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Ewing v. McElroy Coal Co.

Supreme Court of West Virginia

June 8, 2017

ZACHARY EWING, Claimant Below, Petitioner
v.
MCELROY COAL COMPANY, Employer Below, Respondent

         (BOR Appeal No. 2050768) (Claim No. 2012014927)

          MEMORANDUM DECISION

         Petitioner Zachary Ewing, by Patrick K. Maroney, his attorney, appeals the decision of the West Virginia Workers' Compensation Board of Review. McElroy Coal Company, by Denise D. Petino, Christopher J. Prezioso, and Jessica Spencer Benedict, its attorneys, filed a timely response.

         The issue on appeal is whether the diagnosis unspecified sleep disturbance should be added as a compensable component of the claim. This appeal originated from the June 10, 2014, claims administrator's decision denying the request to unspecified sleep disturbance to the claim. In its August 21, 2015, Order, the Workers' Compensation Office of Judges affirmed the decision. The Board of Review's Final Order dated March 23, 2016, affirmed the Order of the Office of Judges. The Court has carefully reviewed the records, written arguments, and appendices contained in the briefs, and the case is mature for consideration.

         This Court has considered the parties' briefs and the record on appeal. The facts and legal arguments are adequately presented, and the decisional process would not be significantly aided by oral argument. Upon consideration of the standard of review, the briefs, and the record presented, the Court finds no substantial question of law and no prejudicial error. For these reasons, a memorandum decision is appropriate under Rule 21 of the Rules of Appellate Procedure.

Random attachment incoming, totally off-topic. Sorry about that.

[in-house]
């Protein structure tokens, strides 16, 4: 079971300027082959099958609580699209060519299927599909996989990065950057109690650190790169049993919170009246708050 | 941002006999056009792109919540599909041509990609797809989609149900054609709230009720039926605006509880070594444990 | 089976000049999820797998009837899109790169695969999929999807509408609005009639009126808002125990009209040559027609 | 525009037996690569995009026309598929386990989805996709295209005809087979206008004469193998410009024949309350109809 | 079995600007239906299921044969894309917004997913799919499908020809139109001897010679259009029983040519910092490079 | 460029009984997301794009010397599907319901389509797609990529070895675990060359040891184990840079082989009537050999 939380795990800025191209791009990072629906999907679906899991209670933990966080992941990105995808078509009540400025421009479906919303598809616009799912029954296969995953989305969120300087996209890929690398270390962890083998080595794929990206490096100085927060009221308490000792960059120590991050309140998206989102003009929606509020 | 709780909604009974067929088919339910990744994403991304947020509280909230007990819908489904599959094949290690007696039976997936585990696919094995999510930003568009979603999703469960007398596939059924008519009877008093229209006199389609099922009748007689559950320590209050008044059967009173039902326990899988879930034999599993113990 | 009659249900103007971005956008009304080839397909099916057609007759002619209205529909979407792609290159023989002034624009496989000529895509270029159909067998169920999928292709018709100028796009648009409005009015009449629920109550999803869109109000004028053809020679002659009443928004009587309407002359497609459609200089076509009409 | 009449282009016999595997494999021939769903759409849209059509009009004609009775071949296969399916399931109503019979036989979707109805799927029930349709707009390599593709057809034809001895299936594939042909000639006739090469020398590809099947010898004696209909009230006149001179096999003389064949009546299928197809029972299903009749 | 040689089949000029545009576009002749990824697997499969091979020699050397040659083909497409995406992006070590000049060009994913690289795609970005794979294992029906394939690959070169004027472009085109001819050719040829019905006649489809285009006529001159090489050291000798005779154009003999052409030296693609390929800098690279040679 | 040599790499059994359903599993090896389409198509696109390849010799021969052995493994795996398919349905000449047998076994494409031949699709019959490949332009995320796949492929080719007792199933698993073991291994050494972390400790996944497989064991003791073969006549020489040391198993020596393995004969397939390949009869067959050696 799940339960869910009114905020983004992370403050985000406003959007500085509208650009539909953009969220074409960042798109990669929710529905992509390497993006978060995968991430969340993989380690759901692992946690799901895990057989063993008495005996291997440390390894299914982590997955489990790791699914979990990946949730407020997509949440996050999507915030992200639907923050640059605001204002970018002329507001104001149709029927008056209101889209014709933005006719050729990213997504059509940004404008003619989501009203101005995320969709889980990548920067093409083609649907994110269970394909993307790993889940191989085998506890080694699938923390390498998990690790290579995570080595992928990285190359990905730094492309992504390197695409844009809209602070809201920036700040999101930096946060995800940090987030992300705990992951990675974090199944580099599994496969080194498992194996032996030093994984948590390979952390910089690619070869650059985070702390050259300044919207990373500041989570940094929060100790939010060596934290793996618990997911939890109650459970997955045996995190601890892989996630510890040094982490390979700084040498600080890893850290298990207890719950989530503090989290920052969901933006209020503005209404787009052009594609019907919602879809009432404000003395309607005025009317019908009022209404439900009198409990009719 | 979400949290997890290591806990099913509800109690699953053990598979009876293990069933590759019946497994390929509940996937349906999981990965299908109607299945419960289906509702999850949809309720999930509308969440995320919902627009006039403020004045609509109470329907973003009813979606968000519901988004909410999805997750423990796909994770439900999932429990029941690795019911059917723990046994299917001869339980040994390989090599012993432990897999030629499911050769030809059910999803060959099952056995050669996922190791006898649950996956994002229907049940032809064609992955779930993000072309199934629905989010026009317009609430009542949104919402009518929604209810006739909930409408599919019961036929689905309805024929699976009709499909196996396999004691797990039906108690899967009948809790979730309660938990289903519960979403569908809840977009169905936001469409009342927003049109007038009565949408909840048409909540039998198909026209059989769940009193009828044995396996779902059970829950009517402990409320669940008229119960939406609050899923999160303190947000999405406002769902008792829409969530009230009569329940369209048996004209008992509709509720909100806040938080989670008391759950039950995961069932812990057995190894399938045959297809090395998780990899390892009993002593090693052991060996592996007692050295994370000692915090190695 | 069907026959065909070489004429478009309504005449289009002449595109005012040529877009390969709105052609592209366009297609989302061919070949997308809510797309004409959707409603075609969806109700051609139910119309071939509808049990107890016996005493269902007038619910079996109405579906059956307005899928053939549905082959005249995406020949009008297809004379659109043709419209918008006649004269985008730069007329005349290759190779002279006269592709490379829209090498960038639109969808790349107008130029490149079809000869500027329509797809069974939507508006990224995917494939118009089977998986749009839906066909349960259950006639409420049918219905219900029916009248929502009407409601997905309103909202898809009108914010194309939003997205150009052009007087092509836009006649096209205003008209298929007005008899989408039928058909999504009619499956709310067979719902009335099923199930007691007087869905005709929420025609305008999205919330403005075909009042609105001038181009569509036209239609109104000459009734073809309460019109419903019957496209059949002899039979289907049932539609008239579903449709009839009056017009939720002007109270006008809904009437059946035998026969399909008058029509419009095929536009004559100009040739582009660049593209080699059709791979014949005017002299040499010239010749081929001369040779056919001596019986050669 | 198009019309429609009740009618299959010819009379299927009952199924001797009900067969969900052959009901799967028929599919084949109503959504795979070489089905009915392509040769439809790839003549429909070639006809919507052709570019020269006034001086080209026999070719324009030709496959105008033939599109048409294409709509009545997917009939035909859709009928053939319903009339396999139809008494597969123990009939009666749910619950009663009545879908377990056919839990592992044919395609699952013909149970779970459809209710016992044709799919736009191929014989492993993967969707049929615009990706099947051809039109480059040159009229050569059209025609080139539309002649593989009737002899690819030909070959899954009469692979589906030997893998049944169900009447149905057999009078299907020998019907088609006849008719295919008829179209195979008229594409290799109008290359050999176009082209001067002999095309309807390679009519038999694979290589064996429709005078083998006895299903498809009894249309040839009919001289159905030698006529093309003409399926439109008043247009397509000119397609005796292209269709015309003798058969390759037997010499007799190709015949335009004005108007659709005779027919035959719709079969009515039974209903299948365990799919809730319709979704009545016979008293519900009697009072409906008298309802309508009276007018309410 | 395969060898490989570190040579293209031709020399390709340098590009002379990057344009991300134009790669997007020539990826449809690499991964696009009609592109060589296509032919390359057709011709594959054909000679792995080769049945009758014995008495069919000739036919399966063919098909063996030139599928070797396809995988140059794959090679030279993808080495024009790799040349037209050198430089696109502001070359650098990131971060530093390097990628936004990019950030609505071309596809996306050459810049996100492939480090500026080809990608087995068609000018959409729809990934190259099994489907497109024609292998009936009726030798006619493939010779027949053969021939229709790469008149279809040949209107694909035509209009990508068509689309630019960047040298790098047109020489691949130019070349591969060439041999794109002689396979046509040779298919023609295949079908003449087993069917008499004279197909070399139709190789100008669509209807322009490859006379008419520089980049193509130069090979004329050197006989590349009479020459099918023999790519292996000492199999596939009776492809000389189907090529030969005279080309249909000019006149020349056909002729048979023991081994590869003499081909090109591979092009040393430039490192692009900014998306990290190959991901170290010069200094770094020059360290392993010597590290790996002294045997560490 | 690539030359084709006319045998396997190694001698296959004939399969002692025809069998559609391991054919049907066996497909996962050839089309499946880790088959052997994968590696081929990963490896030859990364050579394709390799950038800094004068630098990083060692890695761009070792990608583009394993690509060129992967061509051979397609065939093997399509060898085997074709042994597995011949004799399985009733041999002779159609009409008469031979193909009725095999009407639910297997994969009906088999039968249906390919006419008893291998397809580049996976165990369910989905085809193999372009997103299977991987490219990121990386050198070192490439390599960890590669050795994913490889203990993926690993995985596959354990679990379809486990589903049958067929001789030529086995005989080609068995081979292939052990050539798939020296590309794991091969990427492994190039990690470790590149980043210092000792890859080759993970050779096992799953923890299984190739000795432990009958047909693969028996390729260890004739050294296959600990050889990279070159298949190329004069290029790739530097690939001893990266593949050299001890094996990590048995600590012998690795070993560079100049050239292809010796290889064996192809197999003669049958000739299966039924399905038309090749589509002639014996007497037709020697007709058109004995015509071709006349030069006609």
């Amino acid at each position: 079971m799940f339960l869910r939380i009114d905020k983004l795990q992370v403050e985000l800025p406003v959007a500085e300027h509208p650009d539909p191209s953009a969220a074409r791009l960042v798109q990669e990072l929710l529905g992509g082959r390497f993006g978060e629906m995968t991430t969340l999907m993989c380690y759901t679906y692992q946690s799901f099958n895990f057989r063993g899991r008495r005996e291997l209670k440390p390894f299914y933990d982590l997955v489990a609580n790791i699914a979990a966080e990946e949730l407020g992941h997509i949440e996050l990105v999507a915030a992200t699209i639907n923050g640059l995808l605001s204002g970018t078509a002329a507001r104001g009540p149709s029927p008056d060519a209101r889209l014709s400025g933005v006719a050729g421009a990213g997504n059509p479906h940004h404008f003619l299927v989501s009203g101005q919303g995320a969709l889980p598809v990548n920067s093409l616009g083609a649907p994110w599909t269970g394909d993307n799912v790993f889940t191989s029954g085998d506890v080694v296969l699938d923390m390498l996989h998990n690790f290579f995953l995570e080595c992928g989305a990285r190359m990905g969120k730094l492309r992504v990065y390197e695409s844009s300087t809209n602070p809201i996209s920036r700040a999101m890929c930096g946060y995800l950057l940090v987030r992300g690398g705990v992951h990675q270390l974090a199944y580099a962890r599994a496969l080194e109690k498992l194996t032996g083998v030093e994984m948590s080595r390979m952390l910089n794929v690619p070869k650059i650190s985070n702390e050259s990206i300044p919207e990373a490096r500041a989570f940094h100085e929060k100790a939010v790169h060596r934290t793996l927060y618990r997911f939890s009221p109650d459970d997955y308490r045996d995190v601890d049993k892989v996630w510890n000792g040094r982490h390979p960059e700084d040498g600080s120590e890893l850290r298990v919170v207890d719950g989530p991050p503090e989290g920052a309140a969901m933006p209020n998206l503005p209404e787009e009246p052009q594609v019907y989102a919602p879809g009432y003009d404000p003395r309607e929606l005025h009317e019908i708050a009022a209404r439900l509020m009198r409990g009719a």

Zachary Ewing, a coal miner, was injured in the course of his employment on October 22, 2011, when a conveyor belt snapped, causing a metal hook to strike his face. Mr. Ewing went to Reynold Memorial Hospital for treatment. A CT scan of his head revealed a fracture of the right maxillary sinus into the right orbit, soft tissue swelling, and sinusitis. A CT scan taken a few days later revealed a blow-out fracture of the orbital floor. On October 27, 2011, Mr. Ewing underwent surgery to repair the fracture. The claims administrator initially held the claim compensable for abrasion to the face, neck, and scalp; enclosed fracture of the mala and maxillary bones; and closed fracture of the orbital floor.

         Mr. Ewing began experiencing headaches and facial pressure after his surgery, a side effect the surgeon had warned him about. He continued to see various doctors over the course of the next two years for his migraines and sinus issues. On January 25, 2013, Mr. Ewing saw Gregory Wood, M.D., for complaints of being tired all the time and not sleeping well. Dr. Wood's assessment was depression.

         On April 25, 2014, David Watson, M.D., evaluated Mr. Ewing. Mr. Ewing reported that he continued to suffer from headaches seven days a week. He stated that he gets very little, poor sleep. Mr. Ewing's wife believed she had witnessed Mr. Ewing suffer from sleep apnea during the night. Dr. Watson diagnosed Mr. Ewing with chronic migraines, chronic post-traumatic headache, depression, and sleep disorder. He recommended an MRI of the brain, neuropsychological testing, and a sleep study based on Mr. Ewing's wife's reports that she believed he suffered from sleep apnea.